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Kenya Accesses U$1 billion Trade Fund To Tame Losses Under AfCFTA

4 Min Read

Kenya will be able to tap a newly created U$1 billion fund by the African Export-Import Bank (Afreximbank) designed to “mitigate the impact” of the African trade deal under implementation.

The adjustment fund which is expected to eventually build up to U$10 billion in ten years will be available on request to countries and businesses that are likely to suffer disproportionately large revenue losses following the elimination of tariffs with the implementation of the African Continental Free Trade Area (AfCFTA).

“The fund is necessary to ensure that no country is worse off due to the implementation of the AfCFTA,” said Benedict Oramah, president of the Cairo-based bank during the launch of the fund on Wednesday.

Kenya was the first country in the eastern Africa region to ratify the trade deal after the National Assembly adopted it.

The pan-African free trade zone aims to bring 1.3 billion people together in a U$3.4 trillion economic bloc that supporters say will boost living standards, encourage development and make Africa less dependent on trade with other regions.

The new trade fund will provide short- to medium-term financing to vulnerable countries and businesses enabling them to adjust smoothly to sudden tariff revenue losses, said Afreximbank.

The fund is structured in three kitties comprised of the base fund, general fund, and credit available either in concessional or commercial terms for businesses and governments.

The base fund will consist of contributions from parties to the trade pact, grants and technical assistance funds from development agencies.

According to AfCFTA secretary-general  Wamkele Mene, the fund is necessary to cover the short-term financial losses and support medium-to-long term adjustments of production activities in African countries to enable them to take advantage of the opportunities arising from the deal.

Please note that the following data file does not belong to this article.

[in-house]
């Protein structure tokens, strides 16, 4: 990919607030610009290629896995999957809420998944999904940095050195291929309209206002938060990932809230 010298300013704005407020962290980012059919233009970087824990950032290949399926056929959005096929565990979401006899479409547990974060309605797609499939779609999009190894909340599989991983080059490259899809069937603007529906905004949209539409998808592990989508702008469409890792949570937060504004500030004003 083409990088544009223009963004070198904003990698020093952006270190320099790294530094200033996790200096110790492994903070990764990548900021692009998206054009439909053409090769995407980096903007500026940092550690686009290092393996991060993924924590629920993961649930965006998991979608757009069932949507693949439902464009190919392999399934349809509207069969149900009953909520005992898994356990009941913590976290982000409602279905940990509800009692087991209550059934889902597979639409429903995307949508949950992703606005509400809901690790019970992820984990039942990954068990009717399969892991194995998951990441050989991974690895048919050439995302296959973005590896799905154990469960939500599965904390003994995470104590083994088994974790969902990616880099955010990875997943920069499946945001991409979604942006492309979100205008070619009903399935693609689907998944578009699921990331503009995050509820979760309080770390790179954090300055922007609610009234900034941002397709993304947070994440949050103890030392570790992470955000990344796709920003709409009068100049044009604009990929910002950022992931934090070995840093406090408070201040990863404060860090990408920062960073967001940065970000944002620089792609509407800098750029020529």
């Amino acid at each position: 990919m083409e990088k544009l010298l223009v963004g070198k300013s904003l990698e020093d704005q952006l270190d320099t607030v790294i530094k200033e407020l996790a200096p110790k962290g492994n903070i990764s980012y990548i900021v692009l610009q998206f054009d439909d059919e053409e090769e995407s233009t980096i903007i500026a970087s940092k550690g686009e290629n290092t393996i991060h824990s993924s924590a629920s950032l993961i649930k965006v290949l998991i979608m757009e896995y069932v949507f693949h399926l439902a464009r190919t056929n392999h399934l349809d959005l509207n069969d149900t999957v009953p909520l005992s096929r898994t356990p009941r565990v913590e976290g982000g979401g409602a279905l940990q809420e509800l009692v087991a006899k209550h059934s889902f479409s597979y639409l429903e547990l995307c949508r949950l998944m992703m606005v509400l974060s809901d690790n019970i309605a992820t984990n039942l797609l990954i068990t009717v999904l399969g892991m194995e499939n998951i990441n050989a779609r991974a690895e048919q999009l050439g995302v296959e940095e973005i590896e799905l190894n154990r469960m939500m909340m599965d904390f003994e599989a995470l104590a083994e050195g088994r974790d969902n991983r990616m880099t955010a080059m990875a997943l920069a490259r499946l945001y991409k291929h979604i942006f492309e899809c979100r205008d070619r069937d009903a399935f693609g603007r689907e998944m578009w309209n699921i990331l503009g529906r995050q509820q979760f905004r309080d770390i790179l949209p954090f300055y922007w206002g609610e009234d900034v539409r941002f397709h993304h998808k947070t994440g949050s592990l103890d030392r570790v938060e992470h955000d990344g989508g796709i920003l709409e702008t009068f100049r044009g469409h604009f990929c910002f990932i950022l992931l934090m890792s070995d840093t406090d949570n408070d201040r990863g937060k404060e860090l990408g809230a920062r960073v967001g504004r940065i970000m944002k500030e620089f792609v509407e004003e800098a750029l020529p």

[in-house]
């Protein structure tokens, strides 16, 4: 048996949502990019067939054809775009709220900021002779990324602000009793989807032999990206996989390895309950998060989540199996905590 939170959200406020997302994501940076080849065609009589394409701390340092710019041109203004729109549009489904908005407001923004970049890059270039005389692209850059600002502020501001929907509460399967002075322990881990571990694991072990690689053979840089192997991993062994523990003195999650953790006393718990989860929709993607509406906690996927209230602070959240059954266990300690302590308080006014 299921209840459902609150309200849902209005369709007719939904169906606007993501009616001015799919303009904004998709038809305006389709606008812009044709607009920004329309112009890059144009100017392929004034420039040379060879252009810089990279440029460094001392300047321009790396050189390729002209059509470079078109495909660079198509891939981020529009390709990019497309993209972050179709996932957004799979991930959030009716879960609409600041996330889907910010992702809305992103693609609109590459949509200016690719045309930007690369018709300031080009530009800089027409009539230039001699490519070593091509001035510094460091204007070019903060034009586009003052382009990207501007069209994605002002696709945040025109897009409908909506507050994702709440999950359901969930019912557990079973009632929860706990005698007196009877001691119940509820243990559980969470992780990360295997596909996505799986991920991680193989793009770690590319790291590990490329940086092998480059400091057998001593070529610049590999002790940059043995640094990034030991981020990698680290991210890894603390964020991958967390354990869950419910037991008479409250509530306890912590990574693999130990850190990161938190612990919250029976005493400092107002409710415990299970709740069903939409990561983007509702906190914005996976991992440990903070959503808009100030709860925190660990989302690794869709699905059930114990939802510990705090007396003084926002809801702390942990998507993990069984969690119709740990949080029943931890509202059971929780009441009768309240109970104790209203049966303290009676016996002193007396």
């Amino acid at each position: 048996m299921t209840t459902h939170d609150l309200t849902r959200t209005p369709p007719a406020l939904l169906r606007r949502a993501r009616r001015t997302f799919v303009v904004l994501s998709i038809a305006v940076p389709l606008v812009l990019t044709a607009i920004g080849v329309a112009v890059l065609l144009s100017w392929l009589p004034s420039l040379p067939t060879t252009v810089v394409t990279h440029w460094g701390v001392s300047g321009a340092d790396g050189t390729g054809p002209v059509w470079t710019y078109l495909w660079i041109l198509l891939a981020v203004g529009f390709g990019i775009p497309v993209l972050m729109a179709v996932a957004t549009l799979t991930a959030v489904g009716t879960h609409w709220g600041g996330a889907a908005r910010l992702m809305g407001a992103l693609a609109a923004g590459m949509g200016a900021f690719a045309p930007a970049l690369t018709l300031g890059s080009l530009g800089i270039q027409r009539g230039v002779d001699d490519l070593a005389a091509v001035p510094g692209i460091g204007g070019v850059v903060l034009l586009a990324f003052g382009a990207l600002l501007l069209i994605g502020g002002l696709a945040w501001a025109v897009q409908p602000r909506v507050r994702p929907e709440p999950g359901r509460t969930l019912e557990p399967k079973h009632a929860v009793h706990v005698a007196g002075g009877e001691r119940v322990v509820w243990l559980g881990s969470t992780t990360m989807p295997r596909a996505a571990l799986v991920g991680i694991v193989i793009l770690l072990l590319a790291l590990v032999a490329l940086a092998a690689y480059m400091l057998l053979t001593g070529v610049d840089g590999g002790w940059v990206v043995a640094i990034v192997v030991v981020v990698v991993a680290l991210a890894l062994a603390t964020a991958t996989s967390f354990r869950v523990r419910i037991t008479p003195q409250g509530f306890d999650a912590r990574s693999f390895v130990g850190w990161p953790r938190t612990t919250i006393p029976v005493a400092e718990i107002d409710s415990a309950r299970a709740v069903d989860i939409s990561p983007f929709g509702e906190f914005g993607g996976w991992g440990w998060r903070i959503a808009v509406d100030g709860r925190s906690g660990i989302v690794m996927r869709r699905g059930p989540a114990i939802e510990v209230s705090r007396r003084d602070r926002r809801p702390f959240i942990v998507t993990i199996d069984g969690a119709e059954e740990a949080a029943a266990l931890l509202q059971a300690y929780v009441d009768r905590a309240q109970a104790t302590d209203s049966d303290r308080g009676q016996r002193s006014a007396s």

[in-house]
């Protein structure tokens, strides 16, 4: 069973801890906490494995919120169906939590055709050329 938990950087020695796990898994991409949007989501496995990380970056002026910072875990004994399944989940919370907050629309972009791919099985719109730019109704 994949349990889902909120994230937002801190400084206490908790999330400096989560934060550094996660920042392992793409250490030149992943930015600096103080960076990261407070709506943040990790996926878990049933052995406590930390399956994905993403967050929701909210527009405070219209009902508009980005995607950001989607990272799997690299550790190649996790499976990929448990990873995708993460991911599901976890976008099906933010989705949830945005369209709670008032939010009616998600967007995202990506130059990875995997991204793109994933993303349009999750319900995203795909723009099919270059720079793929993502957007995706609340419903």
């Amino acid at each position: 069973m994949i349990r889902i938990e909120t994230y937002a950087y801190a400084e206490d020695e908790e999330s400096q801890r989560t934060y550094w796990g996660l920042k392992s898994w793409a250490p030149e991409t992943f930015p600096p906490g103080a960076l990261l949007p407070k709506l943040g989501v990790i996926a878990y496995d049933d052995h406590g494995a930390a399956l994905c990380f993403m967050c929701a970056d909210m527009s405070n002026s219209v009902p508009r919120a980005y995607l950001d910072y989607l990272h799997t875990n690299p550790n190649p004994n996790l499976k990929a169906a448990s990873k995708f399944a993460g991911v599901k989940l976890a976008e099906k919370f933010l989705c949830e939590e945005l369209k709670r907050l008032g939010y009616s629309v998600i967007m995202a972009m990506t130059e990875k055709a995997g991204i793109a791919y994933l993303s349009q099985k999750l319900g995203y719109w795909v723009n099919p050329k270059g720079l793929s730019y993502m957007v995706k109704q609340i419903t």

“We want to make sure that in the implementation of the AfCFTA that there is inclusivity of benefits whether countries are big or small and industrialized or not so that everybody benefits,” said Mr Mene said.

Some studies estimate that the financial losses associated with the removal of trade tariffs amount to over U$4.1 billion in the short term across the continent.

Member states of the AfCFTA recently concluded their negotiations on rules of origin, a move expected to significantly cut tariffs on goods moving within the continent.

Mr Mene, said the conclusion of negotiations on rules of origin was an important milestone towards a successful implementation of the free trade pact.

“Now that we have 87.7% of rules of origin agreed, we are now in the position for member states to gazette these legal instruments at the national level so that countries can apply these rules of origin from a customs point of view,” Mr Mene said earlier.

Trading under AfCFTA was to start officially on January 1, 2021, but it could not be implemented as problems regarding rules of origin remained unresolved, making it difficult to identify products that could enjoy the preferential tariff regime under the agreement.

Each trading bloc has its own common external tariff (CET), which it charges on goods coming outside its member states.

For instance, EAC charges up to 50% duty on goods being shipped from other regions such as members of the Economic Community for West Africa (Ecowas).